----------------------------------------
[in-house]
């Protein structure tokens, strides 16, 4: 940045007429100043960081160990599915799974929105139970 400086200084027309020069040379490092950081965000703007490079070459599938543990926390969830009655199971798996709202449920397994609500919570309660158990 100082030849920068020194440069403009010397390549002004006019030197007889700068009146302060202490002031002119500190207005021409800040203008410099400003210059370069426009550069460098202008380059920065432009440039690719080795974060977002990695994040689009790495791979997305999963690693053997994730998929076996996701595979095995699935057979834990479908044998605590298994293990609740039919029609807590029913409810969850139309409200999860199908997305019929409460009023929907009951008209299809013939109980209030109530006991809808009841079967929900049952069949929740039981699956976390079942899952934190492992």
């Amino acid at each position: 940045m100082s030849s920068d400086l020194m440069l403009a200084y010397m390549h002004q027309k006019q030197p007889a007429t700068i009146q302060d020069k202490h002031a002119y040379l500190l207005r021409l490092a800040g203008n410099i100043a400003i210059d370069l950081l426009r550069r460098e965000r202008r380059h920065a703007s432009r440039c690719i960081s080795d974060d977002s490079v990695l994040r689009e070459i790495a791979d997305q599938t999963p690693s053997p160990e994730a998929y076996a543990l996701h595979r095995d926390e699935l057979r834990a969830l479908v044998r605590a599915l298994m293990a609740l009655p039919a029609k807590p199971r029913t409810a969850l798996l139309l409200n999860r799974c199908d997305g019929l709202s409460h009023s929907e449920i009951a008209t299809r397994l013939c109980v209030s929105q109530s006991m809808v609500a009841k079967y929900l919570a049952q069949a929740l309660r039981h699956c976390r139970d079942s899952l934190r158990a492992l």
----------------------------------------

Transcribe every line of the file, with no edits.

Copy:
[in-house]
């Protein structure tokens, strides 16, 4: 940045007429100043960081160990599915799974929105139970 400086200084027309020069040379490092950081965000703007490079070459599938543990926390969830009655199971798996709202449920397994609500919570309660158990 100082030849920068020194440069403009010397390549002004006019030197007889700068009146302060202490002031002119500190207005021409800040203008410099400003210059370069426009550069460098202008380059920065432009440039690719080795974060977002990695994040689009790495791979997305999963690693053997994730998929076996996701595979095995699935057979834990479908044998605590298994293990609740039919029609807590029913409810969850139309409200999860199908997305019929409460009023929907009951008209299809013939109980209030109530006991809808009841079967929900049952069949929740039981699956976390079942899952934190492992």
């Amino acid at each position: 940045m100082s030849s920068d400086l020194m440069l403009a200084y010397m390549h002004q027309k006019q030197p007889a007429t700068i009146q302060d020069k202490h002031a002119y040379l500190l207005r021409l490092a800040g203008n410099i100043a400003i210059d370069l950081l426009r550069r460098e965000r202008r380059h920065a703007s432009r440039c690719i960081s080795d974060d977002s490079v990695l994040r689009e070459i790495a791979d997305q599938t999963p690693s053997p160990e994730a998929y076996a543990l996701h595979r095995d926390e699935l057979r834990a969830l479908v044998r605590a599915l298994m293990a609740l009655p039919a029609k807590p199971r029913t409810a969850l798996l139309l409200n999860r799974c199908d997305g019929l709202s409460h009023s929907e449920i009951a008209t299809r397994l013939c109980v209030s929105q109530s006991m809808v609500a009841k079967y929900l919570a049952q069949a929740l309660r039981h699956c976390r139970d079942s899952l934190r158990a492992l």